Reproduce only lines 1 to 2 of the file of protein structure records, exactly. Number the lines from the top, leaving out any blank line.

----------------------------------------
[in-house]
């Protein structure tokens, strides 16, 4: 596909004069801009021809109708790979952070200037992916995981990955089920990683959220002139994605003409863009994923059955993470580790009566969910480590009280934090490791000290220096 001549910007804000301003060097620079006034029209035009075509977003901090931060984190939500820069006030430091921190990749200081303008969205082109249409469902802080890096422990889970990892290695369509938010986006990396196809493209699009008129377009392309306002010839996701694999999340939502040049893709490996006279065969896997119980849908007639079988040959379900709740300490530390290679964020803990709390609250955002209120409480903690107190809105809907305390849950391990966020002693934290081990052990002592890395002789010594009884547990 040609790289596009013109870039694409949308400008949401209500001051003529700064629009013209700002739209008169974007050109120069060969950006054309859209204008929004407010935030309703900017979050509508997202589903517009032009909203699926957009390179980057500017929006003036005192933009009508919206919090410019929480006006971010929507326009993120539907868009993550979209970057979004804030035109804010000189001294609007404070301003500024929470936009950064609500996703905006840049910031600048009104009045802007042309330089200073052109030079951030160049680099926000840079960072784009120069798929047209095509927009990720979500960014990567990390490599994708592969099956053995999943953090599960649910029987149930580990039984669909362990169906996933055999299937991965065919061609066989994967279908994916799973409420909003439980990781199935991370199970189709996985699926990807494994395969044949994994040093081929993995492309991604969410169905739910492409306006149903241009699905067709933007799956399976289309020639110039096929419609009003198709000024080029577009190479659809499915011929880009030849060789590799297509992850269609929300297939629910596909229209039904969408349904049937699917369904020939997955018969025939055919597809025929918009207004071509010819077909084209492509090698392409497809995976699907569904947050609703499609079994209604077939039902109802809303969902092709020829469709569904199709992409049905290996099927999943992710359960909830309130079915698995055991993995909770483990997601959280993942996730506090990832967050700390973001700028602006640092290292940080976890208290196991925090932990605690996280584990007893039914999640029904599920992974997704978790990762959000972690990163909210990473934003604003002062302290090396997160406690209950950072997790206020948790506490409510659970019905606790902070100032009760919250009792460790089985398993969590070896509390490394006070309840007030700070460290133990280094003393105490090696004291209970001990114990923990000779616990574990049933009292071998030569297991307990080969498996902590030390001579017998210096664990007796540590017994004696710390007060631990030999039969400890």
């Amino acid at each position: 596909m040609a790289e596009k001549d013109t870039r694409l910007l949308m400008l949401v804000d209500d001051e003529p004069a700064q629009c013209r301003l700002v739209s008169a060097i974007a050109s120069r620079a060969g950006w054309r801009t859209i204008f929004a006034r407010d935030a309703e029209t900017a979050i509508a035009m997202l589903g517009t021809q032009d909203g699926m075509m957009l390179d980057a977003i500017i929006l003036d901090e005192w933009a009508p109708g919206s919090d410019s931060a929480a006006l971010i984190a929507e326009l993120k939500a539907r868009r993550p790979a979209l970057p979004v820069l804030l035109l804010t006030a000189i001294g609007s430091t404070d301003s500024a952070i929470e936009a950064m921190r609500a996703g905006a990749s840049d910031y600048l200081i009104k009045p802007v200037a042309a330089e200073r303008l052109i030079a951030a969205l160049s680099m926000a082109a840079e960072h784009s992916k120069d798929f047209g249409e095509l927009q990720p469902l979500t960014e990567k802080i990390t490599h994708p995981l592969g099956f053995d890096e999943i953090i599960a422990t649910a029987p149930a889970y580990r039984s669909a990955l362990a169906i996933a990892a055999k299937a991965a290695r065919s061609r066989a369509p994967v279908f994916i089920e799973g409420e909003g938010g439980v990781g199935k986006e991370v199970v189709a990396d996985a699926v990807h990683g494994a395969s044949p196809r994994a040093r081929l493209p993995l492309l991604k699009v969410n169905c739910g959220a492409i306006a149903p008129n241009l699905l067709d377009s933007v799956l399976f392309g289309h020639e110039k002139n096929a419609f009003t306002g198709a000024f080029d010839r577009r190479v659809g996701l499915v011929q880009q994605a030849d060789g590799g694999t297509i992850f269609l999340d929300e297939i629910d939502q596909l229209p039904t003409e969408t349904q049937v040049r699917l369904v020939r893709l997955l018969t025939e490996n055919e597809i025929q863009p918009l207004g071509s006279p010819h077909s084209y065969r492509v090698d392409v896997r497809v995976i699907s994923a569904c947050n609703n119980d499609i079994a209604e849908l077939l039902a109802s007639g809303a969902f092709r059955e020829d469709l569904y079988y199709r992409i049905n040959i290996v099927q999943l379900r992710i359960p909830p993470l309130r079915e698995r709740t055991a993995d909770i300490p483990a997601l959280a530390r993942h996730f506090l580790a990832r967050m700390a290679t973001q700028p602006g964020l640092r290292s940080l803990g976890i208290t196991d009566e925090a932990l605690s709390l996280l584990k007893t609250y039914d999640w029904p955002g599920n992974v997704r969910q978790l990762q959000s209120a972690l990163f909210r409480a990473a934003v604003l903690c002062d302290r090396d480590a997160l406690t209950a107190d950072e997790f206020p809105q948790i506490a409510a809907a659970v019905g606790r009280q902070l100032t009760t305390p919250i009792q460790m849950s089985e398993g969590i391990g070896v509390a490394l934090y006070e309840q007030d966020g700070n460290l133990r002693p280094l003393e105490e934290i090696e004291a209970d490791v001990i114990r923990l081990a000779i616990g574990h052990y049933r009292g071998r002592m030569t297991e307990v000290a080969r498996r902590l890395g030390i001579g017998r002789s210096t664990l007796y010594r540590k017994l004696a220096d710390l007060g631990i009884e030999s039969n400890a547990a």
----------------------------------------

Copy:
[in-house]
């Protein structure tokens, strides 16, 4: 596909004069801009021809109708790979952070200037992916995981990955089920990683959220002139994605003409863009994923059955993470580790009566969910480590009280934090490791000290220096 001549910007804000301003060097620079006034029209035009075509977003901090931060984190939500820069006030430091921190990749200081303008969205082109249409469902802080890096422990889970990892290695369509938010986006990396196809493209699009008129377009392309306002010839996701694999999340939502040049893709490996006279065969896997119980849908007639079988040959379900709740300490530390290679964020803990709390609250955002209120409480903690107190809105809907305390849950391990966020002693934290081990052990002592890395002789010594009884547990 040609790289596009013109870039694409949308400008949401209500001051003529700064629009013209700002739209008169974007050109120069060969950006054309859209204008929004407010935030309703900017979050509508997202589903517009032009909203699926957009390179980057500017929006003036005192933009009508919206919090410019929480006006971010929507326009993120539907868009993550979209970057979004804030035109804010000189001294609007404070301003500024929470936009950064609500996703905006840049910031600048009104009045802007042309330089200073052109030079951030160049680099926000840079960072784009120069798929047209095509927009990720979500960014990567990390490599994708592969099956053995999943953090599960649910029987149930580990039984669909362990169906996933055999299937991965065919061609066989994967279908994916799973409420909003439980990781199935991370199970189709996985699926990807494994395969044949994994040093081929993995492309991604969410169905739910492409306006149903241009699905067709933007799956399976289309020639110039096929419609009003198709000024080029577009190479659809499915011929880009030849060789590799297509992850269609929300297939629910596909229209039904969408349904049937699917369904020939997955018969025939055919597809025929918009207004071509010819077909084209492509090698392409497809995976699907569904947050609703499609079994209604077939039902109802809303969902092709020829469709569904199709992409049905290996099927999943992710359960909830309130079915698995055991993995909770483990997601959280993942996730506090990832967050700390973001700028602006640092290292940080976890208290196991925090932990605690996280584990007893039914999640029904599920992974997704978790990762959000972690990163909210990473934003604003002062302290090396997160406690209950950072997790206020948790506490409510659970019905606790902070100032009760919250009792460790089985398993969590070896509390490394006070309840007030700070460290133990280094003393105490090696004291209970001990114990923990000779616990574990049933009292071998030569297991307990080969498996902590030390001579017998210096664990007796540590017994004696710390007060631990030999039969400890």